More than a year and a half after the appearance of Covid-19, society has realized that the only way to face a health crisis of these dimensions is to have robust health systems capable of providing a coordinated response and based on scientific evidence.
Health care systems, in addition to the availability of resources, are made up of professionals in the health field who have received the best possible training. And that is what we have been doing since 2008 at the CNIC with our global Training Plan, called CNIC-Joven, which covers all levels, from secondary education to the training of postdoctoral and young professionals.
This program is designed to bring biomedical research closer to young people and create a pool of future researchers and health professionals of excellence in the cardiovascular area.
In 2020 and 2021, the CNIC Training Plan has continued, but adapting to the situation generated by Covid-19, and a total of 11 people have been trained in the field of biomedical research through two of the CNIC programs: CNIC-Acciona Master Scholarships and Carolina BBVA CNIC Foundation Master Scholarships.
Because science should not and cannot stop, says Dr. Akiko Iwasaki: “Once we have overcome this pandemic, we cannot stop.” And not just basic research, to which she refers, but applied research that has a tangible benefit on the patient.
Two good examples of applied science that we do at the CNIC are detailed in this issue of CNIC Pulse: RESILIENCE (REmote iSchemic condItioning in Lymphoma PatIents REceiving ANthraCyclinEs) and the ERC-AdG “EU-Rythmy” project, coordinated, respectively, by Dr. Borja Ibáñez and Dra. Silvia Pirori.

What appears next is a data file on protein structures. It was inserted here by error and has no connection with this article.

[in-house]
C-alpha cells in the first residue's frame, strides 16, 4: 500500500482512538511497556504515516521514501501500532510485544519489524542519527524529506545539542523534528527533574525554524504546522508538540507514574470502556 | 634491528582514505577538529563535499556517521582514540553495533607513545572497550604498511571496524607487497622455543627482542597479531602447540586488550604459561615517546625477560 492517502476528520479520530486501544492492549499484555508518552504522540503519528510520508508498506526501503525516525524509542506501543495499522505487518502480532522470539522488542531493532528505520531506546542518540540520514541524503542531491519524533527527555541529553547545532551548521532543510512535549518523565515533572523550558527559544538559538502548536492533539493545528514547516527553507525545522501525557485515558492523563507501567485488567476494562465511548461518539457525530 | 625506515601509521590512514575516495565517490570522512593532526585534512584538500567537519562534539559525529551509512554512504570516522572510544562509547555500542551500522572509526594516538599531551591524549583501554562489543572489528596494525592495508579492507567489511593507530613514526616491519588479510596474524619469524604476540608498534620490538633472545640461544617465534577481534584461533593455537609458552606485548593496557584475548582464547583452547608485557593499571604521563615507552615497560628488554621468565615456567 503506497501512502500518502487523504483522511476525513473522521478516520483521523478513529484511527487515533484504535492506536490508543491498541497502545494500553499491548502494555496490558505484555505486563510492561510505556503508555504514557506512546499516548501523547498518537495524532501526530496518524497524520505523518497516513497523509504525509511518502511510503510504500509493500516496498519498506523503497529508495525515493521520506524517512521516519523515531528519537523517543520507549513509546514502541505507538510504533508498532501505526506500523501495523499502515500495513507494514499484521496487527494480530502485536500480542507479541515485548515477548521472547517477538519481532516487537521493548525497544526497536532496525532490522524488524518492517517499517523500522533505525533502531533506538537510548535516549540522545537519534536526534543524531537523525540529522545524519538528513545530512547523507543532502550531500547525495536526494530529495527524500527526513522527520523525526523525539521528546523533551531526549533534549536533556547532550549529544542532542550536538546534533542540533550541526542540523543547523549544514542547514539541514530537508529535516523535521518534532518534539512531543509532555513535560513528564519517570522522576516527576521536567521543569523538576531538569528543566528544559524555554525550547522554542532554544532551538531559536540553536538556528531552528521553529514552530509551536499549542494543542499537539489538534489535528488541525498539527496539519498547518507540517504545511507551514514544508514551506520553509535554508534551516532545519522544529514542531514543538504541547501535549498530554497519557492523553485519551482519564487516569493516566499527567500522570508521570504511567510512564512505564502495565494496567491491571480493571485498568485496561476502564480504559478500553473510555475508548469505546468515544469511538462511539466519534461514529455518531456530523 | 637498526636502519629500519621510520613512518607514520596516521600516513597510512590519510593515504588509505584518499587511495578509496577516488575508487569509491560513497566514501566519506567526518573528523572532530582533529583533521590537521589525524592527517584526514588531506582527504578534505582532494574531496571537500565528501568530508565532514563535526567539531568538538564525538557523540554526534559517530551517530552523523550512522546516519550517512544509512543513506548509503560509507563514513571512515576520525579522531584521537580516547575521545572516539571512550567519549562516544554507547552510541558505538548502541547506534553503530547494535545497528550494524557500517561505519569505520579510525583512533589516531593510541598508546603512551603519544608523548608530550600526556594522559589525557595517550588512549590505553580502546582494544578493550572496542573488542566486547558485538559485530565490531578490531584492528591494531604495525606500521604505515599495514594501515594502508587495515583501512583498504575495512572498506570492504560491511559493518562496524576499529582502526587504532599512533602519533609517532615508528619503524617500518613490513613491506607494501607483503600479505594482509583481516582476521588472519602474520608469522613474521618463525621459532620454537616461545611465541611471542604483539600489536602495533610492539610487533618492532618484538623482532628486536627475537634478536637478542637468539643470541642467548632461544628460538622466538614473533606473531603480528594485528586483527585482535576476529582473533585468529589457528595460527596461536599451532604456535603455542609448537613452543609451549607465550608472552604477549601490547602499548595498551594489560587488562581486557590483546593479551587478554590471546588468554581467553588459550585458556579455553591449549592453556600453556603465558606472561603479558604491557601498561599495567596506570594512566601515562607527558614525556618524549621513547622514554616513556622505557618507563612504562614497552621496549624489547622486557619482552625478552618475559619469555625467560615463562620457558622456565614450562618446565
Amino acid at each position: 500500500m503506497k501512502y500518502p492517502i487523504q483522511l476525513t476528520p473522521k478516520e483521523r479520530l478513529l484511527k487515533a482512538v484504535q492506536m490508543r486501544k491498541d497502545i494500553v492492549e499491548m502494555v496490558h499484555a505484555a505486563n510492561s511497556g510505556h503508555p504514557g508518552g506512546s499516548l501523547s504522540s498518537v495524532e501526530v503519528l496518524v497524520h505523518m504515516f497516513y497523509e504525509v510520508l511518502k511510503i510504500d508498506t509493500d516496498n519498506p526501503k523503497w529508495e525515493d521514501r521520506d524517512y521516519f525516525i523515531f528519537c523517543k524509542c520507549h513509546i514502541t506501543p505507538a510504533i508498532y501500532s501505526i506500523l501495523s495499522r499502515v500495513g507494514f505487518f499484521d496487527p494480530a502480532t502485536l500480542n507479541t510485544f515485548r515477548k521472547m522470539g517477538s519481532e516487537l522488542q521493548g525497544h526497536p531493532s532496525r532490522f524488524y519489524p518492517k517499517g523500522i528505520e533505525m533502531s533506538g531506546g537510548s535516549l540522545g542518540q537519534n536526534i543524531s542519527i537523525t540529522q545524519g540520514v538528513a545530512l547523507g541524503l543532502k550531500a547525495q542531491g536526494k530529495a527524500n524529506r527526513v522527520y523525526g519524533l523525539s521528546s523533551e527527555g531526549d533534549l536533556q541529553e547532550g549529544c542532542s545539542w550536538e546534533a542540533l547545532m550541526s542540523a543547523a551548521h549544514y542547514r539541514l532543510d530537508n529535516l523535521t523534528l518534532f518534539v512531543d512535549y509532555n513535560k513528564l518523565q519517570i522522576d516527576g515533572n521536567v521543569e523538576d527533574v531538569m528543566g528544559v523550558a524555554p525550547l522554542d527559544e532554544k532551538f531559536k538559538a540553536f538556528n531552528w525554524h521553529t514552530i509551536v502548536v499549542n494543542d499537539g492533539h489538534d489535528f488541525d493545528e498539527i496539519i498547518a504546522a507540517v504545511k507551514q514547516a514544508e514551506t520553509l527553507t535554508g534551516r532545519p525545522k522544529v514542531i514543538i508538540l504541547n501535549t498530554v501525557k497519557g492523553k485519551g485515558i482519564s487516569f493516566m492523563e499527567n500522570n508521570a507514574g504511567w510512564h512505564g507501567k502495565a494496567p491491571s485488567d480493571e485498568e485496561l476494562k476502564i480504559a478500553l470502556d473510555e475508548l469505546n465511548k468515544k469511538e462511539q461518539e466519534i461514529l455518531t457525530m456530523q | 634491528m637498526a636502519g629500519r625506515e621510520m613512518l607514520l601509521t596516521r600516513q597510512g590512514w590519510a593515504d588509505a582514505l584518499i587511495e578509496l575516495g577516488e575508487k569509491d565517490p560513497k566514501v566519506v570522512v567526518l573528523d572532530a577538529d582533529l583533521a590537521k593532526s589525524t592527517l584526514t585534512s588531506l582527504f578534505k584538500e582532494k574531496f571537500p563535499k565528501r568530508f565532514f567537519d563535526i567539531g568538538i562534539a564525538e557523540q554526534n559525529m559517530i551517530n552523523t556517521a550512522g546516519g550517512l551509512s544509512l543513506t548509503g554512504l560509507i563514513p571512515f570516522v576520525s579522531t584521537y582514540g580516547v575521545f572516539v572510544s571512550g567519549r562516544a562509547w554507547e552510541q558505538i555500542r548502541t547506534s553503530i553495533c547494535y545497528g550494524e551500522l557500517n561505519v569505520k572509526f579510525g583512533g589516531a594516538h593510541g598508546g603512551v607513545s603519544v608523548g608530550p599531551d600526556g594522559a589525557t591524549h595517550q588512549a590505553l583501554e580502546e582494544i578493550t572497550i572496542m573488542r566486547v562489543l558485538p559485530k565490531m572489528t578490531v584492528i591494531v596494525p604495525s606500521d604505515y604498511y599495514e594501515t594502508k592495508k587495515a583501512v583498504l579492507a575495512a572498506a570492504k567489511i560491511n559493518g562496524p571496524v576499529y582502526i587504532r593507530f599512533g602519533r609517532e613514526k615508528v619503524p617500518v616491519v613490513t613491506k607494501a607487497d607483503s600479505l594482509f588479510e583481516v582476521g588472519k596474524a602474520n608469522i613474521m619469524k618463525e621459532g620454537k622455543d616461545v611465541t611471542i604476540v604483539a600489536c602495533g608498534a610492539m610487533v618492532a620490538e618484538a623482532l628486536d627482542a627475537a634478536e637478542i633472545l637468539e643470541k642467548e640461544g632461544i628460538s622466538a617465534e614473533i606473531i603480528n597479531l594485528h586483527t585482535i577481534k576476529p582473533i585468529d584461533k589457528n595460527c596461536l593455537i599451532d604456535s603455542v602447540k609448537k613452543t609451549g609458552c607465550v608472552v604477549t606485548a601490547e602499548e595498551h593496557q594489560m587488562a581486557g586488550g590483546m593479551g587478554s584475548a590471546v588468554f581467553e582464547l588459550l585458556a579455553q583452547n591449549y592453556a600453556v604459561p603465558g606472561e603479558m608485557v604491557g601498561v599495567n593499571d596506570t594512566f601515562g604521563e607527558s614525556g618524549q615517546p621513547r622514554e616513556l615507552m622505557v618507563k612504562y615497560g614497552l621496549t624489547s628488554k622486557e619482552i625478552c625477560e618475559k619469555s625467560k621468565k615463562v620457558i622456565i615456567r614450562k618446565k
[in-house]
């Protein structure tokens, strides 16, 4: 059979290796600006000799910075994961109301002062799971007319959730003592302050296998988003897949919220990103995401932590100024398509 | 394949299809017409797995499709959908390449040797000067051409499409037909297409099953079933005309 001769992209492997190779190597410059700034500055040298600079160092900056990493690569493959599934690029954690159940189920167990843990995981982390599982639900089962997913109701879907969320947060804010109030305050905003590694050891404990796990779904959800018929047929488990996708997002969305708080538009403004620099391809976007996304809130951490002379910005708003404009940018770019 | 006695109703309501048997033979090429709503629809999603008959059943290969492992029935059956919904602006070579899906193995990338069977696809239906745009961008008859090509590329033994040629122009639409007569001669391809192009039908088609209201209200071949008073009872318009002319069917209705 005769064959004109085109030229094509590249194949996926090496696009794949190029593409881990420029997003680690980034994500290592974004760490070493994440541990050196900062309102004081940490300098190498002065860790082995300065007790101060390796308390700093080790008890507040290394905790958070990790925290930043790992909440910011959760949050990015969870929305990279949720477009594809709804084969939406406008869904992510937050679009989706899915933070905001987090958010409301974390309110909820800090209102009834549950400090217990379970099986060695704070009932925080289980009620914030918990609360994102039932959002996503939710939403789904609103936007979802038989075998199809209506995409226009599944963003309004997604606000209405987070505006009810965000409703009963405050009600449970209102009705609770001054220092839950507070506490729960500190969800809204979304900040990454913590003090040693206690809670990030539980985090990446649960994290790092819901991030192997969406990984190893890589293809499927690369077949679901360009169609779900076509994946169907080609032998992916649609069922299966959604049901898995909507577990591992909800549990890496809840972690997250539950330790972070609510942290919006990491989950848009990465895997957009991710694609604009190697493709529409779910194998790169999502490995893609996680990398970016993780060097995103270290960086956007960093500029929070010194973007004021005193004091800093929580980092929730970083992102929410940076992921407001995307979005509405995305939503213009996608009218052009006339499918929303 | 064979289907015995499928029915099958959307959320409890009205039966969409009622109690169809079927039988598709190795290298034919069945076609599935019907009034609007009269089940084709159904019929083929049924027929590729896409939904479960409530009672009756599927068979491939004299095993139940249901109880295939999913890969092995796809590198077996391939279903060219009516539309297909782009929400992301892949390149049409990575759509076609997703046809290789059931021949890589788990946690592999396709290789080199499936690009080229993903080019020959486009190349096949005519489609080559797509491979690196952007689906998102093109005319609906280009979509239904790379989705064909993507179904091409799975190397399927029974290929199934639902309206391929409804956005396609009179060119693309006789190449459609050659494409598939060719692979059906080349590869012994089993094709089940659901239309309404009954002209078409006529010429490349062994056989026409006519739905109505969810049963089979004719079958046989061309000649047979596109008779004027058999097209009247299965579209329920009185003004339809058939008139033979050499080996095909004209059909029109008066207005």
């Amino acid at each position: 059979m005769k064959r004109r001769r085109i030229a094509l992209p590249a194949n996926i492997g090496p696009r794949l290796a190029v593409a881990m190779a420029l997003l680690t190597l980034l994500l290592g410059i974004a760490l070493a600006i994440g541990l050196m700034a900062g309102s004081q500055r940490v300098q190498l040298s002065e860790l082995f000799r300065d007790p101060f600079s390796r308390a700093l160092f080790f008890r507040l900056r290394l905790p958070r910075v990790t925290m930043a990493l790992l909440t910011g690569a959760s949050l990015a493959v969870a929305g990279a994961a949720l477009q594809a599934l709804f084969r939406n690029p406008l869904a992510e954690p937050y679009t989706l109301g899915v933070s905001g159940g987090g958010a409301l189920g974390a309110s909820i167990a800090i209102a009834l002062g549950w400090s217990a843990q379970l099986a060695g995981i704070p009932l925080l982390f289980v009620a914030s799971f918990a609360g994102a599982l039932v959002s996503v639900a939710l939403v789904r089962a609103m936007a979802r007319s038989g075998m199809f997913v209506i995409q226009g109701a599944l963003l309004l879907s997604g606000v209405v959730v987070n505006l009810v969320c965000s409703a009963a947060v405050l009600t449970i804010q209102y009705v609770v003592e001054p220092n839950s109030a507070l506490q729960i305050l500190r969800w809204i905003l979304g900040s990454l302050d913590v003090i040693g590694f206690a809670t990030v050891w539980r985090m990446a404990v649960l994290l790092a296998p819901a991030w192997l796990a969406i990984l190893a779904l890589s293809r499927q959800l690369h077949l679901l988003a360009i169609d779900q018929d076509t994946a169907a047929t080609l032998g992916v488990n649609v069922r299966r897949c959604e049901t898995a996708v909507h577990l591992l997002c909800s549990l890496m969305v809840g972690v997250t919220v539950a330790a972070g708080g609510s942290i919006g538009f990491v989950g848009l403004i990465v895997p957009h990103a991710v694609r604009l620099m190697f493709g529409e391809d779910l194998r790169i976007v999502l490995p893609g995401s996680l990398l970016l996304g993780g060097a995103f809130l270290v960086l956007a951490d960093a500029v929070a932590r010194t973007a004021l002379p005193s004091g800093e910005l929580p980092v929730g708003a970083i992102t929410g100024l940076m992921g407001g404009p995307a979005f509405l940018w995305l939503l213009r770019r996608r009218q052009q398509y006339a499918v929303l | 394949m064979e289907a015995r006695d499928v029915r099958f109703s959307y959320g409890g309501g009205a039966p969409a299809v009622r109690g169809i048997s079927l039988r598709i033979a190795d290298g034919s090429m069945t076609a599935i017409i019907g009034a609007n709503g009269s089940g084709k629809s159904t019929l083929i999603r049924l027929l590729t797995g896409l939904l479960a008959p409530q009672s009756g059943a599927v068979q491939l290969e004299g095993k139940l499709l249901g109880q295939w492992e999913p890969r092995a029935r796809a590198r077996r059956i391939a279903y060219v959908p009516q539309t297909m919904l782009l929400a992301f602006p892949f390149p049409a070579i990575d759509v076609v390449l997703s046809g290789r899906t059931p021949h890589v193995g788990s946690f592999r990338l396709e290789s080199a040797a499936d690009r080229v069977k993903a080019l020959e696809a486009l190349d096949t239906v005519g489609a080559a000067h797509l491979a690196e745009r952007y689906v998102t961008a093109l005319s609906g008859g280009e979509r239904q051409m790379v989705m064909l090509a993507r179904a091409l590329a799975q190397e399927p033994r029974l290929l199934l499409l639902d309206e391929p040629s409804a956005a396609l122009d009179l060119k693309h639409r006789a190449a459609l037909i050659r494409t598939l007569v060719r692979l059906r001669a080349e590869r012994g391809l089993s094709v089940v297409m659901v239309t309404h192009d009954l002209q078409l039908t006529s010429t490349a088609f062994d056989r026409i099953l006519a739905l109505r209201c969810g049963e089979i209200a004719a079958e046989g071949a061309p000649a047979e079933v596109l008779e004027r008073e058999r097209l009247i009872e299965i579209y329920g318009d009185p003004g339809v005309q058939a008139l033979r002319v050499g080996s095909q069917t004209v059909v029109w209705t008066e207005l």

RESILIENCE is an ambitious project specially designed to develop a new medical intervention aimed at reducing the prevalence of chronic heart failure in cancer survivors and tries to respond to two major unresolved clinical needs in relation to cardiotoxicity associated with the use of anthracyclines, a drug commonly used to treat cancer: the lack of therapies capable of preventing or curing this condition and the absence of specific markers to identify the problem in its early stages.
ERC-AdG “EU-Rythmy” has, among others, the objective of developing a gene therapy strategy to prevent cardiac arrest in patients with arrhythmias of genetic origin, something that is extremely necessary because traditional treatments are not enough to address some of the worst diseases in the industrialized world.
These are just two examples of the work that we do daily at the CNIC and which endorses our commitment so that research can give back to society in terms of health.